They did not make the top 100. Nevertheless, it was good to see that questions about the Unified Patents Court (UPC) were raised in Labour’s list of 170 questions regarding Brexit.

There is currently much speculation about whether the UK will ratify the UPC agreement in its current form; seek to amend the agreement to allow the UK to participate in the UPC; or whether the UK will turn its back on the UPC. The UK government has now been asked to clarify its intentions regarding the UPC and the questions are quoted below.

Given that Labour limited the list to 170 questions (one for each day before the planned trigger of Article 50), it is perhaps not surprising that only two questions were dedicated to IP issues. However, there are numerous additional IP-related issues that the government needs to consider.

Will the UK introduce its own system of Supplementary Protection Certificates (SPCs)?  What transitional provisions will be put into place regarding European Union Trade Marks and European Registered Community Designs? Will the UK seek membership in its own right of the Hague Agreement for the international registration of designs? Will UK registrants still be able to register or hold .eu domains once the UK leave the EU?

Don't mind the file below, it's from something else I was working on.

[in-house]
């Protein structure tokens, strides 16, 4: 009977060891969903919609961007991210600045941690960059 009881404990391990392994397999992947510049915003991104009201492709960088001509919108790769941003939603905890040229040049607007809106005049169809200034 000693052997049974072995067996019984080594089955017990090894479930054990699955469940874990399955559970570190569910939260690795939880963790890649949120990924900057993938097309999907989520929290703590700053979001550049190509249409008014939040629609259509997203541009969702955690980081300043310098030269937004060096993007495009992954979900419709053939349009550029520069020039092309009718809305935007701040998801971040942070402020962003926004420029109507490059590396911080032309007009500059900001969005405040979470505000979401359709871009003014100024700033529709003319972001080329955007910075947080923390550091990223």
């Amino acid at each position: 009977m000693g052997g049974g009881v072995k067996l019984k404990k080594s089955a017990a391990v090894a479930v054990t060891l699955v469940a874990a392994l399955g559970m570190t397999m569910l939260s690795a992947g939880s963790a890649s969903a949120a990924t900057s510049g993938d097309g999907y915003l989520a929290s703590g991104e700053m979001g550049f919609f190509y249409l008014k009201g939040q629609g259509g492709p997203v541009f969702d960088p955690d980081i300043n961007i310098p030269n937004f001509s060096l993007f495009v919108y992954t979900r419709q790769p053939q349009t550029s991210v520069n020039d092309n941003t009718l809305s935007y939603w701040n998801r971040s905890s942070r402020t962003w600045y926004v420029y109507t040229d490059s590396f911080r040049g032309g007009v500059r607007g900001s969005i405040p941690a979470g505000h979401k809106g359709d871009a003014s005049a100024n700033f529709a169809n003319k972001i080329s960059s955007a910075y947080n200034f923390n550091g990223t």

Despite some uncertainty in this area, we can provide guidance on the potential post-Brexit consequences for IP.  If you have any questions on how Brexit may impact your Intellectual Property, or would like to discuss how you may need to adapt your IP strategy, please contact us.


“110.Does the government intend to proceed with ratification of the EU agreement to establish a Unified Patent Court, in the agreement’s present form; and if not, what steps is the government taking to negotiate an alternative agreement to which it would be willing to sign up? 111. If the Unified Patent Court (UPC) goes ahead, will the Human Necessities seat of its Central Division continue to be located in London, as prescribed in Article 7(2) of the UPC agreement?”